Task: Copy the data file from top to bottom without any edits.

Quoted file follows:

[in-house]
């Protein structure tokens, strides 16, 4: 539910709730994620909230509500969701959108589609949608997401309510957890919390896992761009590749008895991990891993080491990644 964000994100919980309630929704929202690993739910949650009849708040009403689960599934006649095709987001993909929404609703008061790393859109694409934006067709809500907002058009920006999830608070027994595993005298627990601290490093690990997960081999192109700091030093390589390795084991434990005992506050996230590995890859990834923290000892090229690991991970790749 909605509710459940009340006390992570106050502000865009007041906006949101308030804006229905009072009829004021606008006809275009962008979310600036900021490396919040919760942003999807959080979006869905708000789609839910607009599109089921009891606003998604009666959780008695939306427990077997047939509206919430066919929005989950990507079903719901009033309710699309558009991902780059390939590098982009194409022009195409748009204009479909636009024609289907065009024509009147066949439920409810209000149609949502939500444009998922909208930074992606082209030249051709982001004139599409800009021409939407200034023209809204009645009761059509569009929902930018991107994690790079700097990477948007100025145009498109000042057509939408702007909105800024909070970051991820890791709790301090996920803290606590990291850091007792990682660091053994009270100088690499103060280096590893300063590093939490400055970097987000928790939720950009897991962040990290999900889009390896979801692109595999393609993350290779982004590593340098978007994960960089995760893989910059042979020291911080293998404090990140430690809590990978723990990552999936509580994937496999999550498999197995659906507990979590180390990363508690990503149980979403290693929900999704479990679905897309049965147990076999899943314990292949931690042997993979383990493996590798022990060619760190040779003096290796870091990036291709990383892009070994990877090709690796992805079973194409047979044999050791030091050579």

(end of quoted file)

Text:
[in-house]
């Protein structure tokens, strides 16, 4: 539910709730994620909230509500969701959108589609949608997401309510957890919390896992761009590749008895991990891993080491990644 964000994100919980309630929704929202690993739910949650009849708040009403689960599934006649095709987001993909929404609703008061790393859109694409934006067709809500907002058009920006999830608070027994595993005298627990601290490093690990997960081999192109700091030093390589390795084991434990005992506050996230590995890859990834923290000892090229690991991970790749 909605509710459940009340006390992570106050502000865009007041906006949101308030804006229905009072009829004021606008006809275009962008979310600036900021490396919040919760942003999807959080979006869905708000789609839910607009599109089921009891606003998604009666959780008695939306427990077997047939509206919430066919929005989950990507079903719901009033309710699309558009991902780059390939590098982009194409022009195409748009204009479909636009024609289907065009024509009147066949439920409810209000149609949502939500444009998922909208930074992606082209030249051709982001004139599409800009021409939407200034023209809204009645009761059509569009929902930018991107994690790079700097990477948007100025145009498109000042057509939408702007909105800024909070970051991820890791709790301090996920803290606590990291850091007792990682660091053994009270100088690499103060280096590893300063590093939490400055970097987000928790939720950009897991962040990290999900889009390896979801692109595999393609993350290779982004590593340098978007994960960089995760893989910059042979020291911080293998404090990140430690809590990978723990990552999936509580994937496999999550498999197995659906507990979590180390990363508690990503149980979403290693929900999704479990679905897309049965147990076999899943314990292949931690042997993979383990493996590798022990060619760190040779003096290796870091990036291709990383892009070994990877090709690796992805079973194409047979044999050791030091050579």